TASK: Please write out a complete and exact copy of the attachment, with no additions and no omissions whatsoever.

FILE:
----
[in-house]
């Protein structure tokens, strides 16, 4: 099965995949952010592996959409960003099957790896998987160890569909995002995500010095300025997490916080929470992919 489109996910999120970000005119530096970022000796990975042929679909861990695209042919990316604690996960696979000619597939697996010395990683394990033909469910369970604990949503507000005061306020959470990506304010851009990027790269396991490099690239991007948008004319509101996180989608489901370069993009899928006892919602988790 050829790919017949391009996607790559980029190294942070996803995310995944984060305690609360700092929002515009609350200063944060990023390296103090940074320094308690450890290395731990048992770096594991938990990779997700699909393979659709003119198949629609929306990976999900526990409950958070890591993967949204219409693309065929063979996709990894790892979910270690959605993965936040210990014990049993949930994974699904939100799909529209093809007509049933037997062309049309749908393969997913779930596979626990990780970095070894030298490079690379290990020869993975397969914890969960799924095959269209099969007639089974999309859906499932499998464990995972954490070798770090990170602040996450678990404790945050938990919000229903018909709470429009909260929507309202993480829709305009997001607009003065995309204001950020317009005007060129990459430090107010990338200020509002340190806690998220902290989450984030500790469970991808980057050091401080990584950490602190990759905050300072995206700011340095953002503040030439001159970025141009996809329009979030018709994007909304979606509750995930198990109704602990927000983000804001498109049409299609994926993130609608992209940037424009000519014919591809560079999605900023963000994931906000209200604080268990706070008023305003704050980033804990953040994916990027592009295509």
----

[in-house]
């Protein structure tokens, strides 16, 4: 099965995949952010592996959409960003099957790896998987160890569909995002995500010095300025997490916080929470992919 489109996910999120970000005119530096970022000796990975042929679909861990695209042919990316604690996960696979000619597939697996010395990683394990033909469910369970604990949503507000005061306020959470990506304010851009990027790269396991490099690239991007948008004319509101996180989608489901370069993009899928006892919602988790 050829790919017949391009996607790559980029190294942070996803995310995944984060305690609360700092929002515009609350200063944060990023390296103090940074320094308690450890290395731990048992770096594991938990990779997700699909393979659709003119198949629609929306990976999900526990409950958070890591993967949204219409693309065929063979996709990894790892979910270690959605993965936040210990014990049993949930994974699904939100799909529209093809007509049933037997062309049309749908393969997913779930596979626990990780970095070894030298490079690379290990020869993975397969914890969960799924095959269209099969007639089974999309859906499932499998464990995972954490070798770090990170602040996450678990404790945050938990919000229903018909709470429009909260929507309202993480829709305009997001607009003065995309204001950020317009005007060129990459430090107010990338200020509002340190806690998220902290989450984030500790469970991808980057050091401080990584950490602190990759905050300072995206700011340095953002503040030439001159970025141009996809329009979030018709994007909304979606509750995930198990109704602990927000983000804001498109049409299609994926993130609608992209940037424009000519014919591809560079999605900023963000994931906000209200604080268990706070008023305003704050980033804990953040994916990027592009295509």